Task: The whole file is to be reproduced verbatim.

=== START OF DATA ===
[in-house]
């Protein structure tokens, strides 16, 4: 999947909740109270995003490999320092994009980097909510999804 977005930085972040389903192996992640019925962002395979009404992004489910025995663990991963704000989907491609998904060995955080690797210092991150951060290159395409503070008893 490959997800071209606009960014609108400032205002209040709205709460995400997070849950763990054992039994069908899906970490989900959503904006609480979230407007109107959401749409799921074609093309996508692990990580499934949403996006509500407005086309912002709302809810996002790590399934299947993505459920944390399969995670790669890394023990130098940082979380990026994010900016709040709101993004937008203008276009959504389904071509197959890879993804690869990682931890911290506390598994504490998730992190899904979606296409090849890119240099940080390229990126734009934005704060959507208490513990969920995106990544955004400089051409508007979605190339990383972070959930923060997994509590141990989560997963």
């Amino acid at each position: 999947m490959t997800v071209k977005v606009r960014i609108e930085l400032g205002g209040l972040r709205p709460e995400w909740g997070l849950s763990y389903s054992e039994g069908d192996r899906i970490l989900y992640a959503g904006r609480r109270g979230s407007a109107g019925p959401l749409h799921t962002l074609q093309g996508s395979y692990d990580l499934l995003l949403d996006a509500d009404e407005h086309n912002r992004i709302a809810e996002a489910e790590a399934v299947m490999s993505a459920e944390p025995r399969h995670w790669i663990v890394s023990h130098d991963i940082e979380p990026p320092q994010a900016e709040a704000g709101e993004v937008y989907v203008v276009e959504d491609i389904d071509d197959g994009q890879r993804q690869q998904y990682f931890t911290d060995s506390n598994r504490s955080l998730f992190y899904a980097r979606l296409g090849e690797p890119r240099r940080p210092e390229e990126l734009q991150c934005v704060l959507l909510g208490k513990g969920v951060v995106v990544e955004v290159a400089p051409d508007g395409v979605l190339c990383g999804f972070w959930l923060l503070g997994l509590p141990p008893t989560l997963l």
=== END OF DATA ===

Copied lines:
[in-house]
């Protein structure tokens, strides 16, 4: 999947909740109270995003490999320092994009980097909510999804 977005930085972040389903192996992640019925962002395979009404992004489910025995663990991963704000989907491609998904060995955080690797210092991150951060290159395409503070008893 490959997800071209606009960014609108400032205002209040709205709460995400997070849950763990054992039994069908899906970490989900959503904006609480979230407007109107959401749409799921074609093309996508692990990580499934949403996006509500407005086309912002709302809810996002790590399934299947993505459920944390399969995670790669890394023990130098940082979380990026994010900016709040709101993004937008203008276009959504389904071509197959890879993804690869990682931890911290506390598994504490998730992190899904979606296409090849890119240099940080390229990126734009934005704060959507208490513990969920995106990544955004400089051409508007979605190339990383972070959930923060997994509590141990989560997963």
């Amino acid at each position: 999947m490959t997800v071209k977005v606009r960014i609108e930085l400032g205002g209040l972040r709205p709460e995400w909740g997070l849950s763990y389903s054992e039994g069908d192996r899906i970490l989900y992640a959503g904006r609480r109270g979230s407007a109107g019925p959401l749409h799921t962002l074609q093309g996508s395979y692990d990580l499934l995003l949403d996006a509500d009404e407005h086309n912002r992004i709302a809810e996002a489910e790590a399934v299947m490999s993505a459920e944390p025995r399969h995670w790669i663990v890394s023990h130098d991963i940082e979380p990026p320092q994010a900016e709040a704000g709101e993004v937008y989907v203008v276009e959504d491609i389904d071509d197959g994009q890879r993804q690869q998904y990682f931890t911290d060995s506390n598994r504490s955080l998730f992190y899904a980097r979606l296409g090849e690797p890119r240099r940080p210092e390229e990126l734009q991150c934005v704060l959507l909510g208490k513990g969920v951060v995106v990544e955004v290159a400089p051409d508007g395409v979605l190339c990383g999804f972070w959930l923060l503070g997994l509590p141990p008893t989560l997963l």